Monday, 27 August 2012


The Unmissable Action Adventures of Young Superman: a slightly edited Amazon 5* review.

Of all DC's New 52 titles, this, after reading the first issue in that massive collection of all first issues, was the collected edition I'd been most looking forward to. I mean, it's written by Grant Morrison who wrote the best ever Superman series in All-Star Superman which is recommendation enough alone. This is the story of how the young (around 22 years old) Superman became SUPERMAN.

Set five years earlier than the rest of the New 52 continuity, superheroes are just beginning to emerge and we come across a Superman whose only been around a few months. He's lacks a proper costume -just ordinary workman's boots, jeans, t-shirt with logo, and a cape- and he has it in for corrupt capitalists. This a Superman for ordinary people. He's brash, confident and cocky and having a great time getting up the collective nose of authority and Lex Luthor has been hired to bring him down. When he first appeared, bullets bounced off him; now he can, just, withstand shells from a tank. He can leap tall buildings and his maximum speed is about 600mph. All this is about to change.

Meanwhile, young Clark Kent is a low-paid, sloppily-dressed crusading journalist, working for a dying small-circulation Metropolis paper, who lives in a cheap apartment, and is best friends with Lois Lane's pet photog, Jim Olsen. Perry White wants him for the Daily Planet but he won't go because he believes his integrity would be compromised. He's also getting secret information about a corrupt capitalist from an unknown source.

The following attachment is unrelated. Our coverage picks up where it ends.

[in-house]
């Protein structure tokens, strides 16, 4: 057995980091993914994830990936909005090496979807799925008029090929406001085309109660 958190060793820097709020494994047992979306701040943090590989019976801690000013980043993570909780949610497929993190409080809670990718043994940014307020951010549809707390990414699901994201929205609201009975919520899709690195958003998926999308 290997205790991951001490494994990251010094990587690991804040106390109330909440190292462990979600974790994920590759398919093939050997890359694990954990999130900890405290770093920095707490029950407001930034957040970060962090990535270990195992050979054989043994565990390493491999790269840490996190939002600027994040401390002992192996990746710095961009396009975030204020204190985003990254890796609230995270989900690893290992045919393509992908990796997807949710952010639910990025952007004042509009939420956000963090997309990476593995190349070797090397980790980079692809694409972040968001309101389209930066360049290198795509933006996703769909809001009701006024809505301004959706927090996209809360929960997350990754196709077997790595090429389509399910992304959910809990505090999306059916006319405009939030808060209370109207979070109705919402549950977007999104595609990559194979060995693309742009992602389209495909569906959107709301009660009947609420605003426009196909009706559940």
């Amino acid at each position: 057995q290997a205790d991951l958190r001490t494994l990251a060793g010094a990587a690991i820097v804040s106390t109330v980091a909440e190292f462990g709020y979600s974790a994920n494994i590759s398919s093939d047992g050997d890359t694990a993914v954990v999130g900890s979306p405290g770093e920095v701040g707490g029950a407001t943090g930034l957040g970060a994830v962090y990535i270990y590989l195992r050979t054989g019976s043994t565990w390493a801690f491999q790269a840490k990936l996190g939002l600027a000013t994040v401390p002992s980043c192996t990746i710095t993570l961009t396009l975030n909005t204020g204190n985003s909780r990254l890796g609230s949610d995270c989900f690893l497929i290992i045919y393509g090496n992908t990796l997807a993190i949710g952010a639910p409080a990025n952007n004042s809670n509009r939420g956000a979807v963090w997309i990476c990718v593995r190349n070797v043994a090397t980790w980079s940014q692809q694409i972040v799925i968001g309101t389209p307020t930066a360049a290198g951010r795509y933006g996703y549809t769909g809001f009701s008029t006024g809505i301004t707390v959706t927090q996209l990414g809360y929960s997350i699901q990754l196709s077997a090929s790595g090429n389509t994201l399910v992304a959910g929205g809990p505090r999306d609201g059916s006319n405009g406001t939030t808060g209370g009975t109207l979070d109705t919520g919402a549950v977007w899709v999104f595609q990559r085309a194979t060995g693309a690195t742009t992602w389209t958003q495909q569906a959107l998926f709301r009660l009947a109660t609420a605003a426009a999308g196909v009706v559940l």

When Superman is captured after Lex Luthor has had him hit by a train which knocks him unconscious, he's tested in a secret government lab overseen by Lois Lane's father and where government scientist John Henry Irons is working on a super-suit. Irons gets angry when he discovers Luthor torturing the prisoner and about then everything explodes. Which is where I'll stop with the plot summary as I don't want to spoil it for you.

This is terrific stuff. Great dialogue and a nifty plot from Morrison which reinvents the character while remaining faithful to his origins. Terrific dynamic art from Rags Morales which threatens to burst out of the page; plus some inventive Krypton sequences courtesy of Gene Ha. There are four backup stories by Sholly (who?) Fisch which are okay. Toss in all the variant covers, and a nice piece in which Morrison and Morales write about the art and story to complete the package.

If you're only slightly into DC comics, this one is essential.

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